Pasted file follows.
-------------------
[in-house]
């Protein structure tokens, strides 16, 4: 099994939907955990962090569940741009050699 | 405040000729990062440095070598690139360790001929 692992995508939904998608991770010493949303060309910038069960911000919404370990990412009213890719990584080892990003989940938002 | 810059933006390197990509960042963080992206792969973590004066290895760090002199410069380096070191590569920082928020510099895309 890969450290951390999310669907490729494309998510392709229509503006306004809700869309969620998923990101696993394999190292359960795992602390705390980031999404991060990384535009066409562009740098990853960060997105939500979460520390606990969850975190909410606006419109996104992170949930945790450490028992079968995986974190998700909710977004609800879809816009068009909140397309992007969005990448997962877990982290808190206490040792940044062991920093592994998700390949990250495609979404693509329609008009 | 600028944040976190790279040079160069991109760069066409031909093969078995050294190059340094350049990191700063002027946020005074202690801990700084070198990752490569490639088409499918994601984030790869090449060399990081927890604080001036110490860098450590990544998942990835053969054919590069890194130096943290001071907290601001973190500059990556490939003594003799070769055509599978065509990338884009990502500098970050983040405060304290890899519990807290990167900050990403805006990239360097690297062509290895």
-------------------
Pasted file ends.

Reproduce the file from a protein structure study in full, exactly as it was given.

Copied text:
[in-house]
């Protein structure tokens, strides 16, 4: 099994939907955990962090569940741009050699 | 405040000729990062440095070598690139360790001929 692992995508939904998608991770010493949303060309910038069960911000919404370990990412009213890719990584080892990003989940938002 | 810059933006390197990509960042963080992206792969973590004066290895760090002199410069380096070191590569920082928020510099895309 890969450290951390999310669907490729494309998510392709229509503006306004809700869309969620998923990101696993394999190292359960795992602390705390980031999404991060990384535009066409562009740098990853960060997105939500979460520390606990969850975190909410606006419109996104992170949930945790450490028992079968995986974190998700909710977004609800879809816009068009909140397309992007969005990448997962877990982290808190206490040792940044062991920093592994998700390949990250495609979404693509329609008009 | 600028944040976190790279040079160069991109760069066409031909093969078995050294190059340094350049990191700063002027946020005074202690801990700084070198990752490569490639088409499918994601984030790869090449060399990081927890604080001036110490860098450590990544998942990835053969054919590069890194130096943290001071907290601001973190500059990556490939003594003799070769055509599978065509990338884009990502500098970050983040405060304290890899519990807290990167900050990403805006990239360097690297062509290895």